As the legend goes, the little town of Hamelin was overrun with rats. Tried as they could the town could not get rid of the rats, then came a pied piper, a man dressed in fun colorful clothes and playing beautiful music. He claimed he could rid the town of their problem for a rather large price. He promised to be paid after the job was done. He successfully solves the problem by leading all the rats away from the town and off a cliff.
The town however decides they would not pay him his price and actually accused him of sending the rats to the town in the first place. The pied piper in his anger for not getting what he thought he deserved, decided he would turn his talents against the town. While the adults were in church one Sunday morning, the pied piper showed up in the pubic town square using his colorful clothes and music to bring all the children to come to him instead. Using his music, he led children out of the town, as he did the rats, never to return.
Legend of this town continues in folklore and story, as a town without young people and a place of a lost and missing generation.
A short while ago, I sat with a pastor, describing a young man that was about to take over his church’s student ministry. As we talked about this young man’s potential and talents, I heard little of his calling or gifting. Toward the end of the conversation, the pastor trying to explain his decision, using a phrase that seems to echo in my mind since “He is a Pied Piper!”.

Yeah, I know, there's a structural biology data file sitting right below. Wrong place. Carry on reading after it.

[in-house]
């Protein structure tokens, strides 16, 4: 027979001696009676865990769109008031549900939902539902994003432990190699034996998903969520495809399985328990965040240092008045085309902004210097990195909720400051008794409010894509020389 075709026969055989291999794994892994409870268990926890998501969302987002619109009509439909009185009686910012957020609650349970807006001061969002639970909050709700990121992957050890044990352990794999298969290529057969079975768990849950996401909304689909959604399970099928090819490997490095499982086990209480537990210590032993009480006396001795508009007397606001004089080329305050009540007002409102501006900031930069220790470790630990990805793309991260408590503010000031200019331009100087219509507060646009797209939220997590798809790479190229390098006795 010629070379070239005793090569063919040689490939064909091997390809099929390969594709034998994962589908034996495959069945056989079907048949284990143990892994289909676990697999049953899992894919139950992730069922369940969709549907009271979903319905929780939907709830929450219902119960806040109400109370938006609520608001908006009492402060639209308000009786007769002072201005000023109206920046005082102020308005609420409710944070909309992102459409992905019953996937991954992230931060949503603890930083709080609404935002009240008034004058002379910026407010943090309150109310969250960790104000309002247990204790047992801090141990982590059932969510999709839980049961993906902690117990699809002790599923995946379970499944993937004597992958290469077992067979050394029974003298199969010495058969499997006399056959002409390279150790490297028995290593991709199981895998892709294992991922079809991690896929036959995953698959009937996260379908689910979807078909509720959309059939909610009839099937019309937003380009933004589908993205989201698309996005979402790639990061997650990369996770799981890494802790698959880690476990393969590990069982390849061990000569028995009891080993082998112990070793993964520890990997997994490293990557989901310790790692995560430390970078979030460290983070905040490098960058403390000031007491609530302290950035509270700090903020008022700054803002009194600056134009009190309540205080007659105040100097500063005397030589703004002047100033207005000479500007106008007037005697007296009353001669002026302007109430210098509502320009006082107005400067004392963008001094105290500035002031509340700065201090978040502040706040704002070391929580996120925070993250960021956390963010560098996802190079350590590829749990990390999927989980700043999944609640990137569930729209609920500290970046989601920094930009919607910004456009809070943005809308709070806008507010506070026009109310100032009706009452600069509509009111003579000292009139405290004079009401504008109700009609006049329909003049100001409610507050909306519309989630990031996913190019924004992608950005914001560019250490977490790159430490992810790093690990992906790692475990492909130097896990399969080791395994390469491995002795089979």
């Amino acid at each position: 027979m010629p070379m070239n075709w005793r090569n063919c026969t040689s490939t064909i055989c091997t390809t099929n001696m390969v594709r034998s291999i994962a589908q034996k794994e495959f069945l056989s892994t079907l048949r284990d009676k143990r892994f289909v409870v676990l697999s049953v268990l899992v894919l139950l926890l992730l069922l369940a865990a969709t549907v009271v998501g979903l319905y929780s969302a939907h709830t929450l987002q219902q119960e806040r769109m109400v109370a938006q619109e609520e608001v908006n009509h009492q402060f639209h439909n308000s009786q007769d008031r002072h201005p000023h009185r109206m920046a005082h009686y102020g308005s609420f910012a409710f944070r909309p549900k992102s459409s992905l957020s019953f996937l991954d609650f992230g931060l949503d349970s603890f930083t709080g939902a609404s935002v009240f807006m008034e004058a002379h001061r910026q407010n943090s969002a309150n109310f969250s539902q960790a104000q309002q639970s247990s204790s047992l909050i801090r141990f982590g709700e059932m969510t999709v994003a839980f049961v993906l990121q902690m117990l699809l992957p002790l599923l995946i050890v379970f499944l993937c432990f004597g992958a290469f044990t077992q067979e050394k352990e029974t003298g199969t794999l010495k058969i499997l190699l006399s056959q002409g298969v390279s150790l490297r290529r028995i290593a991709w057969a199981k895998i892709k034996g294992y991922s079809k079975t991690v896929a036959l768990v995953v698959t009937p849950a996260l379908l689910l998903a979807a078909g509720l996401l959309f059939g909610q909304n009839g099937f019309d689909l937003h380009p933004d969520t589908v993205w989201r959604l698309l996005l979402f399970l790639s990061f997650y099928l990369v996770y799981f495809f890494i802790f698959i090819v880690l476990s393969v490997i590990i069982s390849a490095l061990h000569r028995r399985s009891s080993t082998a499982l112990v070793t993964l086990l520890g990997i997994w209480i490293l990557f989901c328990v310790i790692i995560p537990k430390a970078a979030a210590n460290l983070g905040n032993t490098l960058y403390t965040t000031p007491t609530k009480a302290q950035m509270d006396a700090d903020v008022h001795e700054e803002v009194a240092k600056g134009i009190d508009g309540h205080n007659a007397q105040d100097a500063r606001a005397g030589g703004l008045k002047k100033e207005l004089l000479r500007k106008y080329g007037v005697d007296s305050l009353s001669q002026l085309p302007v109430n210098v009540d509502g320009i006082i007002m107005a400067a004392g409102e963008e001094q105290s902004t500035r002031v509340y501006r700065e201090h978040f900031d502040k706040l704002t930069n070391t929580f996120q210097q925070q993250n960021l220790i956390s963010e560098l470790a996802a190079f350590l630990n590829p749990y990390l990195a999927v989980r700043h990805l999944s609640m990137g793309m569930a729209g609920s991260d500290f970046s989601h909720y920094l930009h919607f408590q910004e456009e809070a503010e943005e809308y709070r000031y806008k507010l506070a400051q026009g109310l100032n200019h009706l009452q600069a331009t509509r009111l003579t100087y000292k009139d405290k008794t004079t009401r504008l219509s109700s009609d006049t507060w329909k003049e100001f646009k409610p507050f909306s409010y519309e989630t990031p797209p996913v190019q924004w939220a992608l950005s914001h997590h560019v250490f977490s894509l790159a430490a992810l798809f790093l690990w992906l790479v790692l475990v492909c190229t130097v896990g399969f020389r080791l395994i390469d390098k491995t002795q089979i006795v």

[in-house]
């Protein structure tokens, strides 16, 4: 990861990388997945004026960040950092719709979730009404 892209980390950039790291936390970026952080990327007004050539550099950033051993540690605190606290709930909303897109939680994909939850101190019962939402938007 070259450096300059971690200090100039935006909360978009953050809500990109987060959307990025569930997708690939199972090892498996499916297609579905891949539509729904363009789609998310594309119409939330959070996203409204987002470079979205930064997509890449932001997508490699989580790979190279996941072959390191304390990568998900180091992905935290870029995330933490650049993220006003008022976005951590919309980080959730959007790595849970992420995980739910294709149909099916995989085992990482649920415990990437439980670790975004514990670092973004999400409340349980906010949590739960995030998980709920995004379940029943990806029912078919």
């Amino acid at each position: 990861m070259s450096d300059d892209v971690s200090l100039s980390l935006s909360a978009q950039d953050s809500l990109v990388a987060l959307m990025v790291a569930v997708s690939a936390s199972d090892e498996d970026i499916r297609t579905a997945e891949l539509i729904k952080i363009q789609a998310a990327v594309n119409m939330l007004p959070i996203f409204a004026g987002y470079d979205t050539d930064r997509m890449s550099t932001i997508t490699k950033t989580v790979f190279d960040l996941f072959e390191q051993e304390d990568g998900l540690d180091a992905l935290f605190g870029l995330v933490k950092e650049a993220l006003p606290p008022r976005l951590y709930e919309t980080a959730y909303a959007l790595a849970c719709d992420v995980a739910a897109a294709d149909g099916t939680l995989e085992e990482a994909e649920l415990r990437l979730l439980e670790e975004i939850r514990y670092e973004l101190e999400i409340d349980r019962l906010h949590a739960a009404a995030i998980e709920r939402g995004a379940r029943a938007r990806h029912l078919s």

Over the last few years or even a bit more, as I continue to read stories of young Christian leaders that have fallen off the cliff morally and even worse intentionally left the faith altogether. Even within this last week, we hear about another famous “celebrity” church leader, being asked to step down because of moral failure. By the world’s standards these young leaders are attractive, creative, and some musically talented. Each time the words “pied piper” echo in my mind. These leaders with their latest clothes and expensive sneakers, posting attractive pictures of themselves, their spouses, and even their homes, as they seek fame and fortune. They use their books to advise us on how to date or not. They play the music that stirs excitement and emotion. They become models of ministry or a certain kind of life.
They seek less to be Godly, Biblical guides but more to be celebrities and influencers.
There is a whole generation that is being led by them, separating them from the church and Godly adults. There is a generation being drawn out of their Christian homes into the public “town square” of popular opinion, mesmerized by these leaders. Even in some of the current popular churches and Christian movements we are seeing this becoming the model. Once again, in that conversation I had not long ago, a church was looking to become more attractive to the next generation through hiring a hip, cool quick fix.
Beware of the Pied Pipers Ministry mindset! It will be a temporary solution to the perceived “rats” and it will feel like we are finally free! It may only end up with us discovering that real danger was in seeking the wrong person to have access to leading the next generation of the church.